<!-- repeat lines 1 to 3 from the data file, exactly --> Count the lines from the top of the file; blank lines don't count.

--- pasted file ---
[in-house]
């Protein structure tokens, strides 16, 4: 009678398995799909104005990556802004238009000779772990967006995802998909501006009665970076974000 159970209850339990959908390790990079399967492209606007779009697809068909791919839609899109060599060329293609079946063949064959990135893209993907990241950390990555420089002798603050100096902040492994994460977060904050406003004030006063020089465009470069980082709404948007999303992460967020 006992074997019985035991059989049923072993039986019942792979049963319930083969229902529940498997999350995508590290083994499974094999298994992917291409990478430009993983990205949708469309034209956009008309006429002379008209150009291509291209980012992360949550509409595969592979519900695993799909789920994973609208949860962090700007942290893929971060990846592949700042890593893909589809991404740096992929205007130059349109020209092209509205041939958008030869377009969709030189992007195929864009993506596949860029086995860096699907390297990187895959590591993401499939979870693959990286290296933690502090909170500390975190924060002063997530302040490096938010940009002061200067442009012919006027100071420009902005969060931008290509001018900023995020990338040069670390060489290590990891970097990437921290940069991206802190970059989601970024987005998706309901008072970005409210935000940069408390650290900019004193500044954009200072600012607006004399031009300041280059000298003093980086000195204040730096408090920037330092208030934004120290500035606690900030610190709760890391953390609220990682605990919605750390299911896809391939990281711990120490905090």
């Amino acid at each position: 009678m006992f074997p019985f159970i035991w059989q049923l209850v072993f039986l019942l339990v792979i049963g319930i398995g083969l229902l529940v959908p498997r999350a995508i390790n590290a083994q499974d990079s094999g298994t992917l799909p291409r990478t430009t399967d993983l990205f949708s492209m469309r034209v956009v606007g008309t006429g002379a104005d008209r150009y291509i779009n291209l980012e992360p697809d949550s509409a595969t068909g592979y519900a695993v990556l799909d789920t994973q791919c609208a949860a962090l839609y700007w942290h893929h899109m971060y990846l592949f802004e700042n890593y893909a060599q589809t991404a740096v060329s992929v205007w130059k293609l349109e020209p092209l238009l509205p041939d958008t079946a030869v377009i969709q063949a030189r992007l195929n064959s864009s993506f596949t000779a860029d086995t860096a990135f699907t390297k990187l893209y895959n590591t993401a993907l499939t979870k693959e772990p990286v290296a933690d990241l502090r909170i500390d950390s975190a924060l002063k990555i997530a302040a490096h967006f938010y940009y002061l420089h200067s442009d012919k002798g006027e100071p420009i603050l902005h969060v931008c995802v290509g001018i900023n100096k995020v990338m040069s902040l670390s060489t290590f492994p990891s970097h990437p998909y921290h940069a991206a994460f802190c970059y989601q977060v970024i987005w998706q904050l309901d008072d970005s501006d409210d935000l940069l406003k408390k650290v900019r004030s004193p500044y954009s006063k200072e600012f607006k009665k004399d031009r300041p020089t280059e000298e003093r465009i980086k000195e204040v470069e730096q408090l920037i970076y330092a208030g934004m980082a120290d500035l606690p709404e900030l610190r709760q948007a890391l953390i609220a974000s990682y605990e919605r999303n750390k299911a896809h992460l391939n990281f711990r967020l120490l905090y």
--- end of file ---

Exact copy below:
[in-house]
């Protein structure tokens, strides 16, 4: 009678398995799909104005990556802004238009000779772990967006995802998909501006009665970076974000 159970209850339990959908390790990079399967492209606007779009697809068909791919839609899109060599060329293609079946063949064959990135893209993907990241950390990555420089002798603050100096902040492994994460977060904050406003004030006063020089465009470069980082709404948007999303992460967020 006992074997019985035991059989049923072993039986019942792979049963319930083969229902529940498997999350995508590290083994499974094999298994992917291409990478430009993983990205949708469309034209956009008309006429002379008209150009291509291209980012992360949550509409595969592979519900695993799909789920994973609208949860962090700007942290893929971060990846592949700042890593893909589809991404740096992929205007130059349109020209092209509205041939958008030869377009969709030189992007195929864009993506596949860029086995860096699907390297990187895959590591993401499939979870693959990286290296933690502090909170500390975190924060002063997530302040490096938010940009002061200067442009012919006027100071420009902005969060931008290509001018900023995020990338040069670390060489290590990891970097990437921290940069991206802190970059989601970024987005998706309901008072970005409210935000940069408390650290900019004193500044954009200072600012607006004399031009300041280059000298003093980086000195204040730096408090920037330092208030934004120290500035606690900030610190709760890391953390609220990682605990919605750390299911896809391939990281711990120490905090």
């Amino acid at each position: 009678m006992f074997p019985f159970i035991w059989q049923l209850v072993f039986l019942l339990v792979i049963g319930i398995g083969l229902l529940v959908p498997r999350a995508i390790n590290a083994q499974d990079s094999g298994t992917l799909p291409r990478t430009t399967d993983l990205f949708s492209m469309r034209v956009v606007g008309t006429g002379a104005d008209r150009y291509i779009n291209l980012e992360p697809d949550s509409a595969t068909g592979y519900a695993v990556l799909d789920t994973q791919c609208a949860a962090l839609y700007w942290h893929h899109m971060y990846l592949f802004e700042n890593y893909a060599q589809t991404a740096v060329s992929v205007w130059k293609l349109e020209p092209l238009l509205p041939d958008t079946a030869v377009i969709q063949a030189r992007l195929n064959s864009s993506f596949t000779a860029d086995t860096a990135f699907t390297k990187l893209y895959n590591t993401a993907l499939t979870k693959e772990p990286v290296a933690d990241l502090r909170i500390d950390s975190a924060l002063k990555i997530a302040a490096h967006f938010y940009y002061l420089h200067s442009d012919k002798g006027e100071p420009i603050l902005h969060v931008c995802v290509g001018i900023n100096k995020v990338m040069s902040l670390s060489t290590f492994p990891s970097h990437p998909y921290h940069a991206a994460f802190c970059y989601q977060v970024i987005w998706q904050l309901d008072d970005s501006d409210d935000l940069l406003k408390k650290v900019r004030s004193p500044y954009s006063k200072e600012f607006k009665k004399d031009r300041p020089t280059e000298e003093r465009i980086k000195e204040v470069e730096q408090l920037i970076y330092a208030g934004m980082a120290d500035l606690p709404e900030l610190r709760q948007a890391l953390i609220a974000s990682y605990e919605r999303n750390k299911a896809h992460l391939n990281f711990r967020l120490l905090y």